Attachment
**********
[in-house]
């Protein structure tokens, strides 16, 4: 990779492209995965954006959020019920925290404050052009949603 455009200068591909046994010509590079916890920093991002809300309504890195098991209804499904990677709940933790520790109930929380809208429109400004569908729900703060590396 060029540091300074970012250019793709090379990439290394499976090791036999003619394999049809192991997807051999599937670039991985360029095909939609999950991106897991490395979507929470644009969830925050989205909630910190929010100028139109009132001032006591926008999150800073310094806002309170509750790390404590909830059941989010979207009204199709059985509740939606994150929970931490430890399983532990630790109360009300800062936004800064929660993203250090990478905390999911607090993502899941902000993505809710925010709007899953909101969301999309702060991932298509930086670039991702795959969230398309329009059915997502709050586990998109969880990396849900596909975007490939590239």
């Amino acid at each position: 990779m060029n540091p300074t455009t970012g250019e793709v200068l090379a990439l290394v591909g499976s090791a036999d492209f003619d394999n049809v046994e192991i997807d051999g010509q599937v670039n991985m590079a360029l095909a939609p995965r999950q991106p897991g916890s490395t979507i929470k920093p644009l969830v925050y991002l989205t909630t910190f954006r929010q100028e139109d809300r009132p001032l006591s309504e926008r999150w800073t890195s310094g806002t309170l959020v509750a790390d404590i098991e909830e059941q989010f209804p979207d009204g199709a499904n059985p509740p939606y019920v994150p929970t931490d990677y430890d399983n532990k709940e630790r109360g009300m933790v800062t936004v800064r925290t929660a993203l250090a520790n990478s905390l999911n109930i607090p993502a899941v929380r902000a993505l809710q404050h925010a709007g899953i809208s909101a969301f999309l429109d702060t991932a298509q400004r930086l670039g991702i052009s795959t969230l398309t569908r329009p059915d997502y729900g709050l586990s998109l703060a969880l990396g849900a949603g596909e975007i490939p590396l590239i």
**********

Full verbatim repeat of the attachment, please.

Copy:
[in-house]
């Protein structure tokens, strides 16, 4: 990779492209995965954006959020019920925290404050052009949603 455009200068591909046994010509590079916890920093991002809300309504890195098991209804499904990677709940933790520790109930929380809208429109400004569908729900703060590396 060029540091300074970012250019793709090379990439290394499976090791036999003619394999049809192991997807051999599937670039991985360029095909939609999950991106897991490395979507929470644009969830925050989205909630910190929010100028139109009132001032006591926008999150800073310094806002309170509750790390404590909830059941989010979207009204199709059985509740939606994150929970931490430890399983532990630790109360009300800062936004800064929660993203250090990478905390999911607090993502899941902000993505809710925010709007899953909101969301999309702060991932298509930086670039991702795959969230398309329009059915997502709050586990998109969880990396849900596909975007490939590239």
């Amino acid at each position: 990779m060029n540091p300074t455009t970012g250019e793709v200068l090379a990439l290394v591909g499976s090791a036999d492209f003619d394999n049809v046994e192991i997807d051999g010509q599937v670039n991985m590079a360029l095909a939609p995965r999950q991106p897991g916890s490395t979507i929470k920093p644009l969830v925050y991002l989205t909630t910190f954006r929010q100028e139109d809300r009132p001032l006591s309504e926008r999150w800073t890195s310094g806002t309170l959020v509750a790390d404590i098991e909830e059941q989010f209804p979207d009204g199709a499904n059985p509740p939606y019920v994150p929970t931490d990677y430890d399983n532990k709940e630790r109360g009300m933790v800062t936004v800064r925290t929660a993203l250090a520790n990478s905390l999911n109930i607090p993502a899941v929380r902000a993505l809710q404050h925010a709007g899953i809208s909101a969301f999309l429109d702060t991932a298509q400004r930086l670039g991702i052009s795959t969230l398309t569908r329009p059915d997502y729900g709050l586990s998109l703060a969880l990396g849900a949603g596909e975007i490939p590396l590239i």